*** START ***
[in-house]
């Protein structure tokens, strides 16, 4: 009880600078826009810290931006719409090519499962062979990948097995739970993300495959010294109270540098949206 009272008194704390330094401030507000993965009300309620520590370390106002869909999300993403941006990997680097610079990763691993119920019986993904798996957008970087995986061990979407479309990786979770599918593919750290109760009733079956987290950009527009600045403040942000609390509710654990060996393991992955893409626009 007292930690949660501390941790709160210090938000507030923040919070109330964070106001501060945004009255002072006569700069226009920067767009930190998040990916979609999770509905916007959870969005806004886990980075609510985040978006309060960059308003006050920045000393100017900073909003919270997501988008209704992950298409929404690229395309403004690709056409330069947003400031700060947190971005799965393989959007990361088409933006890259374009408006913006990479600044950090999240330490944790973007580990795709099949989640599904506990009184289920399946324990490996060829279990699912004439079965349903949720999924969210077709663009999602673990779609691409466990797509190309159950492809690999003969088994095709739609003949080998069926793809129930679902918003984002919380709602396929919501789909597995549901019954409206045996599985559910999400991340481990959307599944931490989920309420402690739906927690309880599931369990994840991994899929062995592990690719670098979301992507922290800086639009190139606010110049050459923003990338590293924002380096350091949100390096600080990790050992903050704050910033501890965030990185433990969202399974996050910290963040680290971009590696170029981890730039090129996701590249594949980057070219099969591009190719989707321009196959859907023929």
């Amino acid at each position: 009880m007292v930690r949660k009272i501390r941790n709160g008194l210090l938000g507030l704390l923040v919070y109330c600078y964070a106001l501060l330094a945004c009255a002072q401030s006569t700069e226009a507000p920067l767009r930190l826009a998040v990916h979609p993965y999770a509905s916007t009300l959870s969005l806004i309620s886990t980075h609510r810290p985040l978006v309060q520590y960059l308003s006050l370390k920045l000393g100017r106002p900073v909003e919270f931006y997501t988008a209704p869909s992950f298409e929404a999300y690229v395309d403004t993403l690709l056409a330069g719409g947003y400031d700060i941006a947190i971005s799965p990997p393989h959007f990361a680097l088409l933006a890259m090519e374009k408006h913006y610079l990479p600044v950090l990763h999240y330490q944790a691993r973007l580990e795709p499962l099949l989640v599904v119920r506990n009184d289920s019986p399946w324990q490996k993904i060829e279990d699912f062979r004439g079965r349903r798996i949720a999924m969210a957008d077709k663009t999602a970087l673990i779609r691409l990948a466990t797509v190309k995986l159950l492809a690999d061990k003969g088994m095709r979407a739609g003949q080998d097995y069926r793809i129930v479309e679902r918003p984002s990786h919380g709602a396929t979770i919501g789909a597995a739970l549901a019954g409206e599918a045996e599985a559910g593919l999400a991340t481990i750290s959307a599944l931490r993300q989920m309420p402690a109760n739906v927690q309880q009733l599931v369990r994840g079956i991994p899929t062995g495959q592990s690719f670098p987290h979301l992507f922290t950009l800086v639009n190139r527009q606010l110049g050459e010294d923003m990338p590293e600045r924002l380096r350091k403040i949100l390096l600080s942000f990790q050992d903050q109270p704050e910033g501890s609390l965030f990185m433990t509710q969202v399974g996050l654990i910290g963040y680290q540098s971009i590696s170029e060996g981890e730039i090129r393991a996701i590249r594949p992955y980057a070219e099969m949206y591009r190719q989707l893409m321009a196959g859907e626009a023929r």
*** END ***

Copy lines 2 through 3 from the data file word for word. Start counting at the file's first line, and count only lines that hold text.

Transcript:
């Protein structure tokens, strides 16, 4: 009880600078826009810290931006719409090519499962062979990948097995739970993300495959010294109270540098949206 009272008194704390330094401030507000993965009300309620520590370390106002869909999300993403941006990997680097610079990763691993119920019986993904798996957008970087995986061990979407479309990786979770599918593919750290109760009733079956987290950009527009600045403040942000609390509710654990060996393991992955893409626009 007292930690949660501390941790709160210090938000507030923040919070109330964070106001501060945004009255002072006569700069226009920067767009930190998040990916979609999770509905916007959870969005806004886990980075609510985040978006309060960059308003006050920045000393100017900073909003919270997501988008209704992950298409929404690229395309403004690709056409330069947003400031700060947190971005799965393989959007990361088409933006890259374009408006913006990479600044950090999240330490944790973007580990795709099949989640599904506990009184289920399946324990490996060829279990699912004439079965349903949720999924969210077709663009999602673990779609691409466990797509190309159950492809690999003969088994095709739609003949080998069926793809129930679902918003984002919380709602396929919501789909597995549901019954409206045996599985559910999400991340481990959307599944931490989920309420402690739906927690309880599931369990994840991994899929062995592990690719670098979301992507922290800086639009190139606010110049050459923003990338590293924002380096350091949100390096600080990790050992903050704050910033501890965030990185433990969202399974996050910290963040680290971009590696170029981890730039090129996701590249594949980057070219099969591009190719989707321009196959859907023929």
């Amino acid at each position: 009880m007292v930690r949660k009272i501390r941790n709160g008194l210090l938000g507030l704390l923040v919070y109330c600078y964070a106001l501060l330094a945004c009255a002072q401030s006569t700069e226009a507000p920067l767009r930190l826009a998040v990916h979609p993965y999770a509905s916007t009300l959870s969005l806004i309620s886990t980075h609510r810290p985040l978006v309060q520590y960059l308003s006050l370390k920045l000393g100017r106002p900073v909003e919270f931006y997501t988008a209704p869909s992950f298409e929404a999300y690229v395309d403004t993403l690709l056409a330069g719409g947003y400031d700060i941006a947190i971005s799965p990997p393989h959007f990361a680097l088409l933006a890259m090519e374009k408006h913006y610079l990479p600044v950090l990763h999240y330490q944790a691993r973007l580990e795709p499962l099949l989640v599904v119920r506990n009184d289920s019986p399946w324990q490996k993904i060829e279990d699912f062979r004439g079965r349903r798996i949720a999924m969210a957008d077709k663009t999602a970087l673990i779609r691409l990948a466990t797509v190309k995986l159950l492809a690999d061990k003969g088994m095709r979407a739609g003949q080998d097995y069926r793809i129930v479309e679902r918003p984002s990786h919380g709602a396929t979770i919501g789909a597995a739970l549901a019954g409206e599918a045996e599985a559910g593919l999400a991340t481990i750290s959307a599944l931490r993300q989920m309420p402690a109760n739906v927690q309880q009733l599931v369990r994840g079956i991994p899929t062995g495959q592990s690719f670098p987290h979301l992507f922290t950009l800086v639009n190139r527009q606010l110049g050459e010294d923003m990338p590293e600045r924002l380096r350091k403040i949100l390096l600080s942000f990790q050992d903050q109270p704050e910033g501890s609390l965030f990185m433990t509710q969202v399974g996050l654990i910290g963040y680290q540098s971009i590696s170029e060996g981890e730039i090129r393991a996701i590249r594949p992955y980057a070219e099969m949206y591009r190719q989707l893409m321009a196959g859907e626009a023929r």